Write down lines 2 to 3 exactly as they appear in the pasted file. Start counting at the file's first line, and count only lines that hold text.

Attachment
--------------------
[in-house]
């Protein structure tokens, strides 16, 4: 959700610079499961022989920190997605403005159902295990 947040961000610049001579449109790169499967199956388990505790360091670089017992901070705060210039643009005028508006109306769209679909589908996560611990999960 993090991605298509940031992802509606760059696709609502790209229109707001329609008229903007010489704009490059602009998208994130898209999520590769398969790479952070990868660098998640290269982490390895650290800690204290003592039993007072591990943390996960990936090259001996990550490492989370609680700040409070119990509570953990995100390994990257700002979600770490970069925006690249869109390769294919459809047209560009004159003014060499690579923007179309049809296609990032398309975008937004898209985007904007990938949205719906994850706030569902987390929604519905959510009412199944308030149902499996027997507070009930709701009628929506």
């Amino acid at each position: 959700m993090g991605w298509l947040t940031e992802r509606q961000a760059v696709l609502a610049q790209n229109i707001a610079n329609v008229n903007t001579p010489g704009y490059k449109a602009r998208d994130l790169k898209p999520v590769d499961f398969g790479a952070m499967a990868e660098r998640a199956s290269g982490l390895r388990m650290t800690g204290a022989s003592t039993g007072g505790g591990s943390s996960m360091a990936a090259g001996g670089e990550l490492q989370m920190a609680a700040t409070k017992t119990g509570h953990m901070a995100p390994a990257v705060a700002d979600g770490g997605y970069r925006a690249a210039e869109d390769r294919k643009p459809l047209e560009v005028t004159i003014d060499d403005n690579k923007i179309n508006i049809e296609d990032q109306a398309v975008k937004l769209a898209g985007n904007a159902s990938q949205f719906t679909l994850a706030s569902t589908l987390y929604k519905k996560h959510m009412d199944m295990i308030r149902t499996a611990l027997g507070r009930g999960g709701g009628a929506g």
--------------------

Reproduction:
């Protein structure tokens, strides 16, 4: 959700610079499961022989920190997605403005159902295990 947040961000610049001579449109790169499967199956388990505790360091670089017992901070705060210039643009005028508006109306769209679909589908996560611990999960 993090991605298509940031992802509606760059696709609502790209229109707001329609008229903007010489704009490059602009998208994130898209999520590769398969790479952070990868660098998640290269982490390895650290800690204290003592039993007072591990943390996960990936090259001996990550490492989370609680700040409070119990509570953990995100390994990257700002979600770490970069925006690249869109390769294919459809047209560009004159003014060499690579923007179309049809296609990032398309975008937004898209985007904007990938949205719906994850706030569902987390929604519905959510009412199944308030149902499996027997507070009930709701009628929506």
């Amino acid at each position: 959700m993090g991605w298509l947040t940031e992802r509606q961000a760059v696709l609502a610049q790209n229109i707001a610079n329609v008229n903007t001579p010489g704009y490059k449109a602009r998208d994130l790169k898209p999520v590769d499961f398969g790479a952070m499967a990868e660098r998640a199956s290269g982490l390895r388990m650290t800690g204290a022989s003592t039993g007072g505790g591990s943390s996960m360091a990936a090259g001996g670089e990550l490492q989370m920190a609680a700040t409070k017992t119990g509570h953990m901070a995100p390994a990257v705060a700002d979600g770490g997605y970069r925006a690249a210039e869109d390769r294919k643009p459809l047209e560009v005028t004159i003014d060499d403005n690579k923007i179309n508006i049809e296609d990032q109306a398309v975008k937004l769209a898209g985007n904007a159902s990938q949205f719906t679909l994850a706030s569902t589908l987390y929604k519905k996560h959510m009412d199944m295990i308030r149902t499996a611990l027997g507070r009930g999960g709701g009628a929506g």